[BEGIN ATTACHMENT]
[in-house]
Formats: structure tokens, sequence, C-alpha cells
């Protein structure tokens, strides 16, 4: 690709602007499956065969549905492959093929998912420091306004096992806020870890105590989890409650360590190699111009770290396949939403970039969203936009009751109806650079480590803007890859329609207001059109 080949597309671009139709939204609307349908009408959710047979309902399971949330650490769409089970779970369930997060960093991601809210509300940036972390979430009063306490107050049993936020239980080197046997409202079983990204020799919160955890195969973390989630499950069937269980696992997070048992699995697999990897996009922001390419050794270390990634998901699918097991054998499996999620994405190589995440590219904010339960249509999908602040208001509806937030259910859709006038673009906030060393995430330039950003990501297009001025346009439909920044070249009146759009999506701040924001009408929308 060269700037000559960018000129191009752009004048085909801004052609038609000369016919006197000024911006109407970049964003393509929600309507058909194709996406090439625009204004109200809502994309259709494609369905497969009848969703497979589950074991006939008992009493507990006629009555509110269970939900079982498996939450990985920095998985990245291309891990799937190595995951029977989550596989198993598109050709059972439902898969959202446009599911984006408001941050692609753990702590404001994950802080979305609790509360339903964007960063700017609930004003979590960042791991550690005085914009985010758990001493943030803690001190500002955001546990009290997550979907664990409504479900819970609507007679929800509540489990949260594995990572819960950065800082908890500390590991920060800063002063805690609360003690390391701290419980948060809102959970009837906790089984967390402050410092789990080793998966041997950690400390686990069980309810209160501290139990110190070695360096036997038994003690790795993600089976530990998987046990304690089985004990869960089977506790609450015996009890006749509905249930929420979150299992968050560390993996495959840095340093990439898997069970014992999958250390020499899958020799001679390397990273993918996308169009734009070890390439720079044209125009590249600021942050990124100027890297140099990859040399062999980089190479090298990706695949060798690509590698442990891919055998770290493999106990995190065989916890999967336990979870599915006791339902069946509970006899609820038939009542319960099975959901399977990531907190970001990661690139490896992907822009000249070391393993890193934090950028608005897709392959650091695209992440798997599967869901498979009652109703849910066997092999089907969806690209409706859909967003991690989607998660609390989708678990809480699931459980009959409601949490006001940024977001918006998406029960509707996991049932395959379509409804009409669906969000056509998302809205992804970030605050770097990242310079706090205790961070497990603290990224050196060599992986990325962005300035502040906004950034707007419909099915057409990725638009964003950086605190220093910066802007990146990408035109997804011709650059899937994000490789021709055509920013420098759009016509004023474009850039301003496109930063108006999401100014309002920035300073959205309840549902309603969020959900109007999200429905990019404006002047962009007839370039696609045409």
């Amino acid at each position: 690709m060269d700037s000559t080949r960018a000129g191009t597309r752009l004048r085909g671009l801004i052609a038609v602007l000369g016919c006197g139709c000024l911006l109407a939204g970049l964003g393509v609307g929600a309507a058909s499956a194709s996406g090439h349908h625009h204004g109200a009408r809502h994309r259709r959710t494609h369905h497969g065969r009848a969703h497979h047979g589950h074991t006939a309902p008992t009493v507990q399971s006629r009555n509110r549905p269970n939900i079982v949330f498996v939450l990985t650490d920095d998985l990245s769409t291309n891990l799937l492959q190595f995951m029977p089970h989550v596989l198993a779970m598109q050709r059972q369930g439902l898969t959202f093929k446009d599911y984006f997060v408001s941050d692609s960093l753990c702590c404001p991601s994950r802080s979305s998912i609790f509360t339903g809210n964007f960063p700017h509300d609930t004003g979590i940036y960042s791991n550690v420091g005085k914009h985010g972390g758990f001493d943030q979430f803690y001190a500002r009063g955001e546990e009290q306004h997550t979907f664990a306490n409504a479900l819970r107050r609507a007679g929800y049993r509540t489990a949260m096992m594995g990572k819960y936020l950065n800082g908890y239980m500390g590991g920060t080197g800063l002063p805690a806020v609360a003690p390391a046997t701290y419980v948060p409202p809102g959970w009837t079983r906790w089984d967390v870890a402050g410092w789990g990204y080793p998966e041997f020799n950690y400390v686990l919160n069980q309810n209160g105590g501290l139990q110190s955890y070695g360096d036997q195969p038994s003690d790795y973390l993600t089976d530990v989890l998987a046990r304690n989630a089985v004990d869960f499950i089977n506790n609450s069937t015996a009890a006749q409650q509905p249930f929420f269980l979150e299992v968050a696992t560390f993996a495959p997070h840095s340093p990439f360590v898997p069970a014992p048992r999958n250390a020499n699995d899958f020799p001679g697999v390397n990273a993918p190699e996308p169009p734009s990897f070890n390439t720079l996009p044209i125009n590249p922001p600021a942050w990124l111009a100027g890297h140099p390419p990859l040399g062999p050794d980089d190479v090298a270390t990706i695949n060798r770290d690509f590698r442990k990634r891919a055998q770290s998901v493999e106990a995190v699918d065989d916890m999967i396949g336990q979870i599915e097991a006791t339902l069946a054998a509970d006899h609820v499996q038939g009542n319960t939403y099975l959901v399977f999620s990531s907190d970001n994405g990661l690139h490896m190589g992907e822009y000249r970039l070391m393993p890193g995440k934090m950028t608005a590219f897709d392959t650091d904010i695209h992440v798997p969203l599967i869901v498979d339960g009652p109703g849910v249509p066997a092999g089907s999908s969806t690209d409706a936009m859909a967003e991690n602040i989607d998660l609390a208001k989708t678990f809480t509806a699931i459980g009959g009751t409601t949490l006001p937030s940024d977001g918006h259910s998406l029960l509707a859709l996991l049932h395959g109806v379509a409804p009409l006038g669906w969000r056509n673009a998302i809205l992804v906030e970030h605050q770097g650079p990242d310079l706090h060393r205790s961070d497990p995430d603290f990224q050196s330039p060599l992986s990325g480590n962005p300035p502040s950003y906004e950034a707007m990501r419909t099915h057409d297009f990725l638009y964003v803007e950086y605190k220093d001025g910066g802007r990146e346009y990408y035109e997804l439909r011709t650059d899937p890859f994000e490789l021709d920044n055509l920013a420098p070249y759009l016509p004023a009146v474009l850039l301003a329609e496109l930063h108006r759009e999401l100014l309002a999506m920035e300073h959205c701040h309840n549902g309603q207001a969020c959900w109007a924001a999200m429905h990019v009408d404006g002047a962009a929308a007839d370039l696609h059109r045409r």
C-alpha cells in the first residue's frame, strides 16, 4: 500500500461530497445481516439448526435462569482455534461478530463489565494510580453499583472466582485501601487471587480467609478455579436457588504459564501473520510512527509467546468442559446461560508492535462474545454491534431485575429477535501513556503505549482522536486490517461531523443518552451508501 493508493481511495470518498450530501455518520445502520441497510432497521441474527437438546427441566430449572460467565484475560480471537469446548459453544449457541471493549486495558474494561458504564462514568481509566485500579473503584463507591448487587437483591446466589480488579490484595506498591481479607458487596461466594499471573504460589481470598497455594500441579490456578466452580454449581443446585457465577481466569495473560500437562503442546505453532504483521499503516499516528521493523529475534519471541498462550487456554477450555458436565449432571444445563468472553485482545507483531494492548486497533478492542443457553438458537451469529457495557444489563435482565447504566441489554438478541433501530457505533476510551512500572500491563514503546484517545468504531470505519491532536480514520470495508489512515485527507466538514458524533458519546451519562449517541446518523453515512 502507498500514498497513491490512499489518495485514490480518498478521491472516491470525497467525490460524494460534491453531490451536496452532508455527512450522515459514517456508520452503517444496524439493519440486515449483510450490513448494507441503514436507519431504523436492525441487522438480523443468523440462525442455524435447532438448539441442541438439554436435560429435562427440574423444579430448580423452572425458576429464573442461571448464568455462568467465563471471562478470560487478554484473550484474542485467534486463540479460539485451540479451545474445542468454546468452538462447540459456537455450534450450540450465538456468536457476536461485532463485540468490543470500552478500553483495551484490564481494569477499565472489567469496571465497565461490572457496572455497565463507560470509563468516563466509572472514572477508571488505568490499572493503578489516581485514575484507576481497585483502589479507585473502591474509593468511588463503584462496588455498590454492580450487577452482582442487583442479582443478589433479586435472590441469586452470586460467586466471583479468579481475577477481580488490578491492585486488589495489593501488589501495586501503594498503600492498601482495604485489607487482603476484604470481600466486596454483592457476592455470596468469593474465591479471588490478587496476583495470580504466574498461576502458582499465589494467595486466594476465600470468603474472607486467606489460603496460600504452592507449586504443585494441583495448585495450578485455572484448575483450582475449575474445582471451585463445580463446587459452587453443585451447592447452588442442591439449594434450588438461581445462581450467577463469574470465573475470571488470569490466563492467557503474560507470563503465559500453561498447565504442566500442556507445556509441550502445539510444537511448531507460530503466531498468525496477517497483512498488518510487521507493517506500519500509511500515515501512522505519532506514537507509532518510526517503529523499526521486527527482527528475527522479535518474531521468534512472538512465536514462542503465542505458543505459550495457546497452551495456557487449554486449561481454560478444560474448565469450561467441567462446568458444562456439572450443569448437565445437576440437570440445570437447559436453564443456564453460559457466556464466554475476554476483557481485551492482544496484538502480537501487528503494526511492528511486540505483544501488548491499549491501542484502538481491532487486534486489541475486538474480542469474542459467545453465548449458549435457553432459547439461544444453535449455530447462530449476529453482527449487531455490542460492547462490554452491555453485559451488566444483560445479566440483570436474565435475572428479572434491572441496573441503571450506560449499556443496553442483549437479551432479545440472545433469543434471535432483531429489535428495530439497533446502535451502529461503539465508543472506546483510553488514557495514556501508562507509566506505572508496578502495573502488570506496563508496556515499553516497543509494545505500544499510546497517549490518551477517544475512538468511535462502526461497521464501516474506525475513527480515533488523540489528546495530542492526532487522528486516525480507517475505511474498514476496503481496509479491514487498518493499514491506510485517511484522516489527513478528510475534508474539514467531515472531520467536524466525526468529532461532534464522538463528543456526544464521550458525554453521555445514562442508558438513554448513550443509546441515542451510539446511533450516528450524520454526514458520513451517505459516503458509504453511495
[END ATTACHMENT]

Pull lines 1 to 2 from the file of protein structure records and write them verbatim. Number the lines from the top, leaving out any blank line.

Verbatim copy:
[in-house]
Formats: structure tokens, sequence, C-alpha cells